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Monthly Archives: April 2010

Gilmore Girls is a show that I watched sporadically throughout its seven year run, missing most of the first and nearly all of the last two seasons. One of the pluses about the show is that, though there are several overriding arcs that sustain the show throughout its seven year run, nothing about the individual episodes ever really strays from the general tone and format of the show; every episode will contain rapid-fire dialogue, endless pop culture references (my favorite recently-watched one involves Rory and Jess in a record store asking what Slint is, and having the apparently know-it-all clerk describe them as “grunge,” a mis-identification that actually drove me crazy before I laughed at my dead indie outrage), crazy townsfolk, and some drama between the Gilmore girls and their romantic partners at the time or the Gilmore girls and their patrician lineage in the form of Emily and Richard. In essence—and completely opposite to The Wire, Friday Night Lights, and Breaking Bad, the only other dramatic shows from the oughts that I have loved—Gilmore Girls is a perfect show to watch as comfort food, out of order or in the background. It is serialized in that events which happen in one episode mean something in others, but not so much so that the minutiae in something like The Wire will be crucial in the constant build of the series.

To backtrack a bit: I had been wanting to go through this rewatch because of the fact that I missed whole chunks of the show, filling in the blanks through reruns or outright reference in other episodes (for instance, I missed the entire Max Medina debacle that occurs in season one, but knew of it because it is constantly brought up). After being excited by Parenthood because of Jason Katims (his involvement in both My So-Called Life and Friday Night Lights makes him a deity in this house) and Lauren Graham (consistently robbed of an Emmy for her work as Lorelai Gilmore), I became quickly disappointed with its muddled tone and inconsistent performances, though it is a show that is certainly entertaining while not even close to being good. Graham is, as ever, one of the bright spots, and seeing her in Parenthood only made me want to see her again in Gilmore Girls—a show that was not just good, but often great. This, combined with my recent layoff (yes I am now a victim of America’s economic climate!), made Project Rewatch: Gilmore Girls a go.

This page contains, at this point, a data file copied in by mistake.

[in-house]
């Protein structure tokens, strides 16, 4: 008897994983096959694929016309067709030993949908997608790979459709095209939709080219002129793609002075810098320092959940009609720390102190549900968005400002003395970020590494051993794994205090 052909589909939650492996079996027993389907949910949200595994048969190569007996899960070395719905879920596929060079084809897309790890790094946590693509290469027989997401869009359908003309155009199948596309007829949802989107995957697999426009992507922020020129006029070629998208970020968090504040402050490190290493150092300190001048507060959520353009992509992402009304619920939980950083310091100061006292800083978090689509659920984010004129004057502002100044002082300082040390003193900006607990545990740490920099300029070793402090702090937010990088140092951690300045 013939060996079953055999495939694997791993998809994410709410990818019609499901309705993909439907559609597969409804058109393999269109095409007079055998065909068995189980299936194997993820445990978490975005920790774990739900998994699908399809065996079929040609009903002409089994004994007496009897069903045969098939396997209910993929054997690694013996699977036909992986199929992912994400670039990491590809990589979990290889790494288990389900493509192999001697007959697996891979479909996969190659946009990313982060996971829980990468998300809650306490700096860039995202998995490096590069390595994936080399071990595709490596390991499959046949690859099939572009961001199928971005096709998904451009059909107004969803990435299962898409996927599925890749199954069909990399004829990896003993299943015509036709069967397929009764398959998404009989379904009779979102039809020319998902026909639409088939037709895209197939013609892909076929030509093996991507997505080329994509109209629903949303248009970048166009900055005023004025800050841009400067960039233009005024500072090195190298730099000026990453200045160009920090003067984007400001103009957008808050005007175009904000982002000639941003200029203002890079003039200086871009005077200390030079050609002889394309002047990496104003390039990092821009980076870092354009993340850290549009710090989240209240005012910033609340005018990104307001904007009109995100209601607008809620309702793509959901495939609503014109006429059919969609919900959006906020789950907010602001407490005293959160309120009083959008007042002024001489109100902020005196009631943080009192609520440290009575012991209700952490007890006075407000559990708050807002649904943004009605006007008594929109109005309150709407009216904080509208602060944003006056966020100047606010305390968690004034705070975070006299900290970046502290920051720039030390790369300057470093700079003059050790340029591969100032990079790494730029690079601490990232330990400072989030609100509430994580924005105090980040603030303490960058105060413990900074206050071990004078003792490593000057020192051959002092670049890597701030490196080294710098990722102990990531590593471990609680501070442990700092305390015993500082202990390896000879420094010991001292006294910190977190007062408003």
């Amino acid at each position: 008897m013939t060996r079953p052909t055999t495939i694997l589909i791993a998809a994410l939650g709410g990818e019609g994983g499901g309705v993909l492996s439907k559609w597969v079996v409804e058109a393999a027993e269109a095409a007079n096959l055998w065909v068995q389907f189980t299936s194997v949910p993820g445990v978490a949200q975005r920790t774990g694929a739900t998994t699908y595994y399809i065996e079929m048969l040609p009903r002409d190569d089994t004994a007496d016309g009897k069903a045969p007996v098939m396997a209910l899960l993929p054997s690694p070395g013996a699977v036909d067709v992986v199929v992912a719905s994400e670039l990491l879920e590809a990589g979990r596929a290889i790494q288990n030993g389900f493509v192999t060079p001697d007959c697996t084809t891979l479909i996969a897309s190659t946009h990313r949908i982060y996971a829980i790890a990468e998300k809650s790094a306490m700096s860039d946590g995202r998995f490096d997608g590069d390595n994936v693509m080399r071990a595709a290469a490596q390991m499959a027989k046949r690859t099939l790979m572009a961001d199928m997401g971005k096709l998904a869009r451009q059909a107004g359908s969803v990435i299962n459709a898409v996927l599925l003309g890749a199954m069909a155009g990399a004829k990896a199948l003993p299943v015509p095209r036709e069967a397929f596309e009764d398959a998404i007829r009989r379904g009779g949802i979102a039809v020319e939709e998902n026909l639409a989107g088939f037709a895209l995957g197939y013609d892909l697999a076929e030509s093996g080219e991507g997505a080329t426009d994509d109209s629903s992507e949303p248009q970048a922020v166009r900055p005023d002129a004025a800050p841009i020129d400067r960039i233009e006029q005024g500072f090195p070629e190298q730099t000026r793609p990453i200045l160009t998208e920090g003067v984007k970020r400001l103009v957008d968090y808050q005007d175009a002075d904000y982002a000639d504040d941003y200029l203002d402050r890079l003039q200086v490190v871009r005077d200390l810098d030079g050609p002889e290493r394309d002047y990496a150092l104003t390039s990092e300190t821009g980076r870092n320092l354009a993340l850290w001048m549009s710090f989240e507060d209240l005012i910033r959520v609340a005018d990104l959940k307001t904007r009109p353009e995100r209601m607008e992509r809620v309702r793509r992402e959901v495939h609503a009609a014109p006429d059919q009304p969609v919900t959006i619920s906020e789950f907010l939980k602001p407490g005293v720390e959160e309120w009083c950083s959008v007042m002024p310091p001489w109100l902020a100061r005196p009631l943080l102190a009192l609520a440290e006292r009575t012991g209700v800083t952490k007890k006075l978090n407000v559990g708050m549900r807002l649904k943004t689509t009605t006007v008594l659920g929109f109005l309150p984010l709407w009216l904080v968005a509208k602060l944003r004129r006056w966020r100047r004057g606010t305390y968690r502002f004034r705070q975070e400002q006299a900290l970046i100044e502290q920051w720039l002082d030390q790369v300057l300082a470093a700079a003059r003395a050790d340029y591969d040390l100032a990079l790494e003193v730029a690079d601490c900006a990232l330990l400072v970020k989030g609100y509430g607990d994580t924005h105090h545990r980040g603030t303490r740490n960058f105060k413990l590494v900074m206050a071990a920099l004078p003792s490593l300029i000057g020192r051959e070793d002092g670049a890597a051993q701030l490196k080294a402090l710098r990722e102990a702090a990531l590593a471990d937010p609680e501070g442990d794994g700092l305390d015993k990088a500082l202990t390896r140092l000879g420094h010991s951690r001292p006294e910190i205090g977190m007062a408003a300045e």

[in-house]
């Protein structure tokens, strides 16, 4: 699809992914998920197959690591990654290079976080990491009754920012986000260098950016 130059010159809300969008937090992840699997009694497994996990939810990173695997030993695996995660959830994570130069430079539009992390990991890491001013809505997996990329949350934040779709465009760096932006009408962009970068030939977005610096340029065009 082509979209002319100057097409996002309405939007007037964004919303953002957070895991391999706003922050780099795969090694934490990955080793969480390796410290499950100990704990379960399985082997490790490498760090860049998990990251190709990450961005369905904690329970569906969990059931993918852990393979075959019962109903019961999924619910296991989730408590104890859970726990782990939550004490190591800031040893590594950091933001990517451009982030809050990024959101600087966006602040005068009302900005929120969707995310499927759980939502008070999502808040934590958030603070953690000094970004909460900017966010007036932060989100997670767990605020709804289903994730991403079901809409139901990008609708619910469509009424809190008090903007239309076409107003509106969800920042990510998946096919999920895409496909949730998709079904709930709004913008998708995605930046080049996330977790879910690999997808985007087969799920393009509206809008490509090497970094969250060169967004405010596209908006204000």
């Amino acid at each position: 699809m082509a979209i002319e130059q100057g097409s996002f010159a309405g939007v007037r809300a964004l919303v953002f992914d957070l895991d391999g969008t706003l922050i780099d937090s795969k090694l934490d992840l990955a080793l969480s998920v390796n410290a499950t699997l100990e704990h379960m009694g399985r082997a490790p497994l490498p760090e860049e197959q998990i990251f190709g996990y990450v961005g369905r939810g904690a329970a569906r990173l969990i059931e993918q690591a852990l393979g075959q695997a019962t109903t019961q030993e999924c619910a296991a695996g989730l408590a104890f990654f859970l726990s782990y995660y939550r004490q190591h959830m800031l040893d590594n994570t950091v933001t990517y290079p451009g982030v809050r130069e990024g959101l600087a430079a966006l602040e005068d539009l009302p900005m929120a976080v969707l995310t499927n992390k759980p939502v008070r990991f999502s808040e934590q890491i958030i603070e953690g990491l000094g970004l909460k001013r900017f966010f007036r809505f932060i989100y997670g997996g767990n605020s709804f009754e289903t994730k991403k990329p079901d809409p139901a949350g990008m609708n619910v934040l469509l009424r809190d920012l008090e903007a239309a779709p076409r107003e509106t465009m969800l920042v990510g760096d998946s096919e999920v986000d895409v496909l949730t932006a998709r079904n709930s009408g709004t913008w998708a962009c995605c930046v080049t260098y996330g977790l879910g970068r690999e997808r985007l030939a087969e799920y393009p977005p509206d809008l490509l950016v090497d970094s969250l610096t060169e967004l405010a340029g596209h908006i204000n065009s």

This time around—and possibly this has something to do with knowing where they end up and how they get there—I find myself oddly and somewhat disconcertingly much less sympathetic with Lorelai (Graham) and Rory (Alexis Bledel) than I am with most everyone else, including stuffy Emily and Richard (Kelly Bishop and Edward Hermann, two all-time greats) and gruff Luke (Scott Patterson) and caustic Michel (Yanic Truesdale) and boring Dean (Jared Padalecki) and jerky Jess (Milo Ventimiglia) and crazy Sookie (Melissa McCarthy) and insane Paris (Liza Weil) and flaky Christopher (David Sutcliffe, who looks the kind of man you couldn’t resist, making it perfect casting for a show about a girl who got knocked up at 16). Certainly they are our heroines, and complicated ones at that, but when I first started watching the show some nine or so years ago, Lorelai and Rory always seemed on the correct side of things, paragons of charm and cool and twee righteousness. Not that they aren’t this go-round, but more and more I find flaws where previously I saw none. I assume a lot of this is me getting old. Lorelai, for one, is not actually a great mother. She’s a great friend for Rory, and a barrel of fun, but whether it’s regarding nutrition or letting her own personal experiences with The Good Life sabotage Rory’s apparent (if sporadic) need for it, Lorelai Gilmore should not be anyone’s model of the perfect parent. And Rory is a bundle of naivete and bad decisions, mainly concerning boys; listen, I thought Dean was a drip and totally would have cheated on him with some bad boy wannabe like Jess too, but Rory’s very real disillusionment with having a Perfect Boyfriend and her subsequent behavior makes her into a not-very-likable girl at times (believe me, I speak from experience, being somewhat of a Rory myself, especially considering she later falls for a boy named Logan Huntzberger).